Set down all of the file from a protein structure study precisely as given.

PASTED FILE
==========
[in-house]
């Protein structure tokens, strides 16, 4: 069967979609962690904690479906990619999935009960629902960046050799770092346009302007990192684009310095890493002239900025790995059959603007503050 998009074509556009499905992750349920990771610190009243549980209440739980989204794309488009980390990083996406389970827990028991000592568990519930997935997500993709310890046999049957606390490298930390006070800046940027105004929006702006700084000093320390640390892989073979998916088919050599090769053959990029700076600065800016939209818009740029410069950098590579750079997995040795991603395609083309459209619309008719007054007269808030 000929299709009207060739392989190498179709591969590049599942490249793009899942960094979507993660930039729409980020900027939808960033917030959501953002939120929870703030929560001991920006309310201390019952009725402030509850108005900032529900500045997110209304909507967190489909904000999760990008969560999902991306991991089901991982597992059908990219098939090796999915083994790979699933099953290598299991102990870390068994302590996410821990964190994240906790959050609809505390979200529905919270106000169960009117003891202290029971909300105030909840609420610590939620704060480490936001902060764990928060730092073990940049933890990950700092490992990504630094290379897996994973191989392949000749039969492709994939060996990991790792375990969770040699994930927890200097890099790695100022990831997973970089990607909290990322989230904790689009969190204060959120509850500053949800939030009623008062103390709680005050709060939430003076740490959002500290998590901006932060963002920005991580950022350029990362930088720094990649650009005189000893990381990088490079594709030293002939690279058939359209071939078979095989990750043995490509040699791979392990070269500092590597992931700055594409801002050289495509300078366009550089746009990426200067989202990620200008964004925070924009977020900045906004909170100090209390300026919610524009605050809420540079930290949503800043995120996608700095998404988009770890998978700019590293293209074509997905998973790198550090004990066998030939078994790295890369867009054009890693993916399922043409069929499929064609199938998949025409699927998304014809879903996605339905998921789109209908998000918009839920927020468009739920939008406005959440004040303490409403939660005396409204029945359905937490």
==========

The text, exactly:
[in-house]
């Protein structure tokens, strides 16, 4: 069967979609962690904690479906990619999935009960629902960046050799770092346009302007990192684009310095890493002239900025790995059959603007503050 998009074509556009499905992750349920990771610190009243549980209440739980989204794309488009980390990083996406389970827990028991000592568990519930997935997500993709310890046999049957606390490298930390006070800046940027105004929006702006700084000093320390640390892989073979998916088919050599090769053959990029700076600065800016939209818009740029410069950098590579750079997995040795991603395609083309459209619309008719007054007269808030 000929299709009207060739392989190498179709591969590049599942490249793009899942960094979507993660930039729409980020900027939808960033917030959501953002939120929870703030929560001991920006309310201390019952009725402030509850108005900032529900500045997110209304909507967190489909904000999760990008969560999902991306991991089901991982597992059908990219098939090796999915083994790979699933099953290598299991102990870390068994302590996410821990964190994240906790959050609809505390979200529905919270106000169960009117003891202290029971909300105030909840609420610590939620704060480490936001902060764990928060730092073990940049933890990950700092490992990504630094290379897996994973191989392949000749039969492709994939060996990991790792375990969770040699994930927890200097890099790695100022990831997973970089990607909290990322989230904790689009969190204060959120509850500053949800939030009623008062103390709680005050709060939430003076740490959002500290998590901006932060963002920005991580950022350029990362930088720094990649650009005189000893990381990088490079594709030293002939690279058939359209071939078979095989990750043995490509040699791979392990070269500092590597992931700055594409801002050289495509300078366009550089746009990426200067989202990620200008964004925070924009977020900045906004909170100090209390300026919610524009605050809420540079930290949503800043995120996608700095998404988009770890998978700019590293293209074509997905998973790198550090004990066998030939078994790295890369867009054009890693993916399922043409069929499929064609199938998949025409699927998304014809879903996605339905998921789109209908998000918009839920927020468009739920939008406005959440004040303490409403939660005396409204029945359905937490």